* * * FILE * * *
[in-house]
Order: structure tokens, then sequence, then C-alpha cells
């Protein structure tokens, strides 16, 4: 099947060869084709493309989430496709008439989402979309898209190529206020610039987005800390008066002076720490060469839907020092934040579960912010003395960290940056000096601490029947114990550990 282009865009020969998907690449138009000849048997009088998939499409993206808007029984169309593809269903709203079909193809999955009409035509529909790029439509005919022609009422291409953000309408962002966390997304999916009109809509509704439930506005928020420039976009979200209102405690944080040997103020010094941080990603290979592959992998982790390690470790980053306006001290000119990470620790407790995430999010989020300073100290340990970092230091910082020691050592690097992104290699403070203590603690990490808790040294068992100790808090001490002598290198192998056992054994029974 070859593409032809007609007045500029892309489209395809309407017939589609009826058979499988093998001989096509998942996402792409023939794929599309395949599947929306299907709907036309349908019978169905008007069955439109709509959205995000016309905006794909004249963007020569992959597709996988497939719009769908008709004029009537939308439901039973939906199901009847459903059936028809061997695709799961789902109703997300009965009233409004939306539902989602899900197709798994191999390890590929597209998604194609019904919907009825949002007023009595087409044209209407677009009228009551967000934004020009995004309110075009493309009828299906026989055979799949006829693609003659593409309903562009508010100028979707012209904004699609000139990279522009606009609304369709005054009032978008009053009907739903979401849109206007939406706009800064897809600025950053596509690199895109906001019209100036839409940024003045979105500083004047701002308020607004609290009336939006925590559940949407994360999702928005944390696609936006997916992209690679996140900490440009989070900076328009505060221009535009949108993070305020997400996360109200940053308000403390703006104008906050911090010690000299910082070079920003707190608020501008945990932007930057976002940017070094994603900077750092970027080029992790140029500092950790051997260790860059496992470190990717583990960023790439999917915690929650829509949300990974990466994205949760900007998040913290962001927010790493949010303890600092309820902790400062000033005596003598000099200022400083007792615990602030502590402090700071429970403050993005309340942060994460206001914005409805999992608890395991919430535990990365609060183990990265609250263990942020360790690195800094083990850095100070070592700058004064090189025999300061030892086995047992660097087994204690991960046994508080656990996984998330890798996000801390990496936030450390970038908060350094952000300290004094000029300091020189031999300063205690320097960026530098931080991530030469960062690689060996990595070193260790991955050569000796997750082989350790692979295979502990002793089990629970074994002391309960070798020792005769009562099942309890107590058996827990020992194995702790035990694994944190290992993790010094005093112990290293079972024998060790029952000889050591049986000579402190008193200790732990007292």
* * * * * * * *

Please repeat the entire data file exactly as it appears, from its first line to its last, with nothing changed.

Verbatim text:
[in-house]
Order: structure tokens, then sequence, then C-alpha cells
């Protein structure tokens, strides 16, 4: 099947060869084709493309989430496709008439989402979309898209190529206020610039987005800390008066002076720490060469839907020092934040579960912010003395960290940056000096601490029947114990550990 282009865009020969998907690449138009000849048997009088998939499409993206808007029984169309593809269903709203079909193809999955009409035509529909790029439509005919022609009422291409953000309408962002966390997304999916009109809509509704439930506005928020420039976009979200209102405690944080040997103020010094941080990603290979592959992998982790390690470790980053306006001290000119990470620790407790995430999010989020300073100290340990970092230091910082020691050592690097992104290699403070203590603690990490808790040294068992100790808090001490002598290198192998056992054994029974 070859593409032809007609007045500029892309489209395809309407017939589609009826058979499988093998001989096509998942996402792409023939794929599309395949599947929306299907709907036309349908019978169905008007069955439109709509959205995000016309905006794909004249963007020569992959597709996988497939719009769908008709004029009537939308439901039973939906199901009847459903059936028809061997695709799961789902109703997300009965009233409004939306539902989602899900197709798994191999390890590929597209998604194609019904919907009825949002007023009595087409044209209407677009009228009551967000934004020009995004309110075009493309009828299906026989055979799949006829693609003659593409309903562009508010100028979707012209904004699609000139990279522009606009609304369709005054009032978008009053009907739903979401849109206007939406706009800064897809600025950053596509690199895109906001019209100036839409940024003045979105500083004047701002308020607004609290009336939006925590559940949407994360999702928005944390696609936006997916992209690679996140900490440009989070900076328009505060221009535009949108993070305020997400996360109200940053308000403390703006104008906050911090010690000299910082070079920003707190608020501008945990932007930057976002940017070094994603900077750092970027080029992790140029500092950790051997260790860059496992470190990717583990960023790439999917915690929650829509949300990974990466994205949760900007998040913290962001927010790493949010303890600092309820902790400062000033005596003598000099200022400083007792615990602030502590402090700071429970403050993005309340942060994460206001914005409805999992608890395991919430535990990365609060183990990265609250263990942020360790690195800094083990850095100070070592700058004064090189025999300061030892086995047992660097087994204690991960046994508080656990996984998330890798996000801390990496936030450390970038908060350094952000300290004094000029300091020189031999300063205690320097960026530098931080991530030469960062690689060996990595070193260790991955050569000796997750082989350790692979295979502990002793089990629970074994002391309960070798020792005769009562099942309890107590058996827990020992194995702790035990694994944190290992993790010094005093112990290293079972024998060790029952000889050591049986000579402190008193200790732990007292």